Projecting 2011 NFL Rookies Who Will Make Major 2nd-Year Leaps
This fall, some 2011 rookies are primed to make a major statement in their second year in the NFL.
Cam Newton had a great rookie season, but he isn't one of the players who will have a major leap in his second season. This has a lot to do with how impressive he was as a rookie, but it's also because NFL defenses do a great job adjusting. Look for several defenses specifically designed to shut down the talented quarterback.
While Newton won't take a major step in his development, others are primed for a significant increase in production. A lot of the guys on this list appear because of new opportunities, but others, like A.J. Green, have yet to fulfill their potential.
Pernell McPhee, Baltimore Ravens
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Pernell McPhee will head into Baltimore Ravens training camp looking to lock down a starting role. His strong rookie season puts him in the driver's seat to take over for Cory Redding, who signed with the Indianapolis Colts via free agency.
The size and quickness combination of McPhee makes him a perfect fit at the 5-technique position. He does a good job keeping the edge while also generating pressure on the quarterback. Because of the injury to Terrell Suggs, McPhee's pass-rush ability will play an important role for the Ravens.
In limited time last season, McPhee tallied six sacks and 23 tackles. Expect to see better production with his increased playing time. Opposing offenses must commit blockers to neutralize Haloti Ngata, Terrence Cody and Ray Lewis, which should provide McPhee with plenty of one-on-one opportunities.
McPhee might not top last season's sack total, but he'll be a more disruptive force with his increased playing time. A lot of times a defensive lineman's impact isn't measured by stats, but by how he impacts the timing of the offense.
Jeremy Kerley, New York Jets
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Jeremy Kerley has a great opportunity to win the New York Jets' No. 3 receiver role. His quickness and ability to create in space make him a perfect fit to play in the slot.
The Jets roster currently features receivers like Santonio Holmes, Stephen Hill and Chaz Schilens, who all fit better on the outside. Other than Holmes, Kerley is the player most likely to create on his own.
Kerley isn't only a receiving threat, as he also brings value on special teams and in a possible Wildcat role. I expect to see him used in packages that feature Tim Tebow at quarterback. Having both players on the field at the same time will make it difficult for defenses to match up.
His special teams contributions shouldn't be overlooked. He does a good job on coverage teams and also is a threat to score on punt and kick returns. Kerley gives the Jets some versatility and someone who can produce big plays.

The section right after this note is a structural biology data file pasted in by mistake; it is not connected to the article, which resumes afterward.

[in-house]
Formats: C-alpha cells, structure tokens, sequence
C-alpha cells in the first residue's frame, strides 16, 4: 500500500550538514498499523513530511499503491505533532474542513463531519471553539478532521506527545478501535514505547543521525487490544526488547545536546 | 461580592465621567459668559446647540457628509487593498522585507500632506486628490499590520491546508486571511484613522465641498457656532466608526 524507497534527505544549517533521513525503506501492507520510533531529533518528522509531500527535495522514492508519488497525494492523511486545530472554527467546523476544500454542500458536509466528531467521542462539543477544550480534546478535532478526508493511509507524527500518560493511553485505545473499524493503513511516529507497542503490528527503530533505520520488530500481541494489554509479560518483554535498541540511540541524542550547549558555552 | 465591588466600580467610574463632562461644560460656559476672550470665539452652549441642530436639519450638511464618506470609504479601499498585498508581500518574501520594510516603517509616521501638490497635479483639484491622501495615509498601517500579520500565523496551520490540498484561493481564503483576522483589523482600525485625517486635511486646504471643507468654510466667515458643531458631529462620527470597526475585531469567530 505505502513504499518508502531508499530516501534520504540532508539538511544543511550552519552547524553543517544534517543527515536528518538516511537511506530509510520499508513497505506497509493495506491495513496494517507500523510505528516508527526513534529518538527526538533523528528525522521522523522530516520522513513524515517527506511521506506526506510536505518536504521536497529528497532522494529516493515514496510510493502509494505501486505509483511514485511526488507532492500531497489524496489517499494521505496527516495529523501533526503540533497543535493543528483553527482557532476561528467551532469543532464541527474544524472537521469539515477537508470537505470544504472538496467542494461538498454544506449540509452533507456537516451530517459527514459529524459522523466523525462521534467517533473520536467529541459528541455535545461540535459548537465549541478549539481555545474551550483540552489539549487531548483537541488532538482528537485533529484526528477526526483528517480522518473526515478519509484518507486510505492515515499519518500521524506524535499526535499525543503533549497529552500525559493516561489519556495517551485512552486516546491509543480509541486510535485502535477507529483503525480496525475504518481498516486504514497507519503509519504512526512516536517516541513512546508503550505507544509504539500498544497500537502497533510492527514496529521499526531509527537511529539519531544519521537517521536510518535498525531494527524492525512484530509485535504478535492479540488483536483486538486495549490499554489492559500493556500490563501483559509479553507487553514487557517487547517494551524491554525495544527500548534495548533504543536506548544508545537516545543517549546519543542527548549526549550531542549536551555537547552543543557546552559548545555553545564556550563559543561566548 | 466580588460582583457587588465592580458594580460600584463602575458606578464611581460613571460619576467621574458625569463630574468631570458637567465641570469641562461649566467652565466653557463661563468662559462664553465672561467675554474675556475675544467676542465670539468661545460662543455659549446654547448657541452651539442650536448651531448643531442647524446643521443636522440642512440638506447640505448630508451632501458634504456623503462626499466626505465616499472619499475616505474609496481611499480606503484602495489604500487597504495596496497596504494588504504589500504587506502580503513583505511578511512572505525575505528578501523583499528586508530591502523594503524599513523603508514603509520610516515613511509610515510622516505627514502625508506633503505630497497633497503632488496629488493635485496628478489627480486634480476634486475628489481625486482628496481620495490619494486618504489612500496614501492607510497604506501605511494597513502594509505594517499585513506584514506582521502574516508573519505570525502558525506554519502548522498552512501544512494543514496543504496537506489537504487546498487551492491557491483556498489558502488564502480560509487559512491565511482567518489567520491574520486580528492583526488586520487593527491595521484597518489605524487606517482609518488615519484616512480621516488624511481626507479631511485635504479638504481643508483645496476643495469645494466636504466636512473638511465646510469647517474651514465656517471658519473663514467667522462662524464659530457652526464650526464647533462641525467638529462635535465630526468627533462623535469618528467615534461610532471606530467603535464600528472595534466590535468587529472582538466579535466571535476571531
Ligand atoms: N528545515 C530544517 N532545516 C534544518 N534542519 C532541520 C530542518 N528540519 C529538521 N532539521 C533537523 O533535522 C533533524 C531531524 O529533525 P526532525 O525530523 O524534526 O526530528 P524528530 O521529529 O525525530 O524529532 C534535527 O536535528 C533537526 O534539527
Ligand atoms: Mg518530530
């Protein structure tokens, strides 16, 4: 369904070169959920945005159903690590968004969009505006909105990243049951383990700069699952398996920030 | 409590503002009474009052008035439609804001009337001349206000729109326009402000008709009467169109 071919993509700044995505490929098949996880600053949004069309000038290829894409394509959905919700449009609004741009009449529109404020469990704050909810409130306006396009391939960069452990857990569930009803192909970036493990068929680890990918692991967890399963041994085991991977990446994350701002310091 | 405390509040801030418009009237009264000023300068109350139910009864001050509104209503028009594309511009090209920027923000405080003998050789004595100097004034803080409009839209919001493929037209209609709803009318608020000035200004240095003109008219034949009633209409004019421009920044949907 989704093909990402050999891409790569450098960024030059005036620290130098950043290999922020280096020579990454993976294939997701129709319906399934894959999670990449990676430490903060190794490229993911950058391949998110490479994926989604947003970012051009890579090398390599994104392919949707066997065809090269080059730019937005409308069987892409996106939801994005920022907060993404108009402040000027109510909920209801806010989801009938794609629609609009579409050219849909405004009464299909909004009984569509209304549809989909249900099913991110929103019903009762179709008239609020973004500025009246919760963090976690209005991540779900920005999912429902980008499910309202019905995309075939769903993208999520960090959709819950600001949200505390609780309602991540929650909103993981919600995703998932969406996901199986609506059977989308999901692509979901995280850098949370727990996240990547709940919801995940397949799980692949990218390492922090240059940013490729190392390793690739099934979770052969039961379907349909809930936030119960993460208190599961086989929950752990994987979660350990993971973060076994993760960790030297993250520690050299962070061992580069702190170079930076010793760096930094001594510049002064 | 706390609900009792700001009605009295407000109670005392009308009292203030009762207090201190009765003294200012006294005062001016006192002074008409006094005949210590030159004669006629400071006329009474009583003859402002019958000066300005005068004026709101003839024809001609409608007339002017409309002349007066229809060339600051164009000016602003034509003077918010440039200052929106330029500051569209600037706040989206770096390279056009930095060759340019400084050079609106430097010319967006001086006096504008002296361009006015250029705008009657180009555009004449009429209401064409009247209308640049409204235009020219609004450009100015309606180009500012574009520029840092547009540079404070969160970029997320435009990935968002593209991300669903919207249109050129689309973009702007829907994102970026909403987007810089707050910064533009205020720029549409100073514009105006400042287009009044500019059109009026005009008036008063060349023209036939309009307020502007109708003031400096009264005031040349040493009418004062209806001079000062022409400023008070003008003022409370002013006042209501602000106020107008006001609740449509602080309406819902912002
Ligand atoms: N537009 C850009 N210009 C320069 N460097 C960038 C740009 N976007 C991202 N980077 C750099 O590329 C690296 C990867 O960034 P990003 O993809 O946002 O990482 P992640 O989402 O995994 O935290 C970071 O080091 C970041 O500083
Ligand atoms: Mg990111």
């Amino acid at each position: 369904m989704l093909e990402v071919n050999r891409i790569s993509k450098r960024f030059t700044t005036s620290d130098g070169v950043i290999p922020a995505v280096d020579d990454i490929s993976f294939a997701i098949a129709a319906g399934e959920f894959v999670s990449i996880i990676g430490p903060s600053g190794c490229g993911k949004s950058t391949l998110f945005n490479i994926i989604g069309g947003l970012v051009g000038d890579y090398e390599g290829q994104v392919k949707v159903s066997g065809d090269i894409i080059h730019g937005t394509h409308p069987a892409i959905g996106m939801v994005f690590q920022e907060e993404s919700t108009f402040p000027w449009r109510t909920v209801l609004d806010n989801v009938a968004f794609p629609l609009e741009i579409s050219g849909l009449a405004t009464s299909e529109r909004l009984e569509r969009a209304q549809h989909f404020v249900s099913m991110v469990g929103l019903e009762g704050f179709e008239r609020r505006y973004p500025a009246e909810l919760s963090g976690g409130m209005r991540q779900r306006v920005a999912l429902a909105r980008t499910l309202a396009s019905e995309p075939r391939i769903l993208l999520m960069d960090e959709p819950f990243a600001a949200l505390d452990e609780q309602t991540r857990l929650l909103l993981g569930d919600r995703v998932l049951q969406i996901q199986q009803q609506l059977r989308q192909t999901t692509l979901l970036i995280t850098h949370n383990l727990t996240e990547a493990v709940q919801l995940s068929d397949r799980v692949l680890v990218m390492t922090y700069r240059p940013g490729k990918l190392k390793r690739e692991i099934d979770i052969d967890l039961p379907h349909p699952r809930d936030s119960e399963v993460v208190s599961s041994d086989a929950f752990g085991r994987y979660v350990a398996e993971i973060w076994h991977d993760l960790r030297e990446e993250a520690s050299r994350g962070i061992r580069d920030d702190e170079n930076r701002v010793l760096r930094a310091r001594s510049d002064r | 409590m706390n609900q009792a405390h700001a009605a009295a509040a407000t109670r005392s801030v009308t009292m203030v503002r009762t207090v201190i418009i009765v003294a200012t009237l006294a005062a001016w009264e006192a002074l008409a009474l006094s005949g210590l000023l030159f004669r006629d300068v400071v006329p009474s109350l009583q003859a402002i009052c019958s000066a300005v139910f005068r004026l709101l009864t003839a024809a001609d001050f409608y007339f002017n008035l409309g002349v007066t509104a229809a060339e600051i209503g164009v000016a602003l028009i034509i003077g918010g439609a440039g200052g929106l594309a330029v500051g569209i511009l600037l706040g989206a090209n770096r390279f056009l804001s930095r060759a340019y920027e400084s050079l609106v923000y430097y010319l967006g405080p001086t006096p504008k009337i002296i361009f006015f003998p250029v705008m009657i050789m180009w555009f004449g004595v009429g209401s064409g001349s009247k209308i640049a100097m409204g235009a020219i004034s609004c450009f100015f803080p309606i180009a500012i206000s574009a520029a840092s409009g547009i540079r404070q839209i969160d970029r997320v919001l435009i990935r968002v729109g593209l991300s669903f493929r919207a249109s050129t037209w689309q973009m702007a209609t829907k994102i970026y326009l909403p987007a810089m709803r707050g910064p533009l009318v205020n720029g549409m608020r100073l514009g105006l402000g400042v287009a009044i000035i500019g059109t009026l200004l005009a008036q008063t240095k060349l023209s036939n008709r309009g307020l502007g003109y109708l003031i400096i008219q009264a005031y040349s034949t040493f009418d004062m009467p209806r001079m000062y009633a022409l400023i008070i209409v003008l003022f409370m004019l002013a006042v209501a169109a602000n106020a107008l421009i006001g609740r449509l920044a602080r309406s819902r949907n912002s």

James Brewer, New York Giants
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The New York Giants did little to improve their offensive line this offseason. Adding Sean Locklear provides depth but does little to help the starting lineup. However, the unit could get a boost from James Brewer, who figures to push for playing time at both left and right tackle.
Ideally, Brewer lands on the right side, where his size and strength will allow him to effectively open running lanes. He does a good job in pass protection but might get taken advantage of by faster edge-rushers. However, the Giants lack a solid answer at left tackle, so there's an opportunity present.
Training camp will be interesting, as Brewer, Locklear, William Beatty and David Diehl are fighting to claim one of the two starting spots. I expect to see Diehl back at left tackle with Brewer holding down the right side. There's also a possibility that Diehl shifts inside to guard, leaving the tackle spots for Beatty and Brewer.
Kendall Hunter, San Francisco 49ers
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Kendall Hunter has a lot of competition in the San Francisco 49ers backfield, but that doesn't mean he won't increase his production.
Hunter's quickness and balance allow him to gain yards in multiple scenarios. He's someone who can outpace the angles of the defense while also gaining yards between the tackles.
Hunter's reliable hands and development as a pass-blocker make him an excellent fit as the third-down back. He faces competition from LaMichael James, but James struggles protecting the quarterback, which won't help earn him snaps.
Frank Gore's injury history also increases the likelihood of Hunter seeing an increased workload. In the past seven seasons, Gore has only played an entire season twice.
Hunter doesn't need to be worried about Brandon Jacobs taking many carries. Last season, Jacobs averaged a disappointing 3.8 yards per carry. Hunter provides more consistency and big-play potential than Jacobs.
Roy Helu, Washington Redskins
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Roy Helu is slated to compete with Evan Royster and Tim Hightower to be the lead running back for the Washington Redskins.
At this point, Helu has the inside track with only a terrible training camp able to derail his starting hopes. He's the most consistent, explosive and reliable running back on the roster.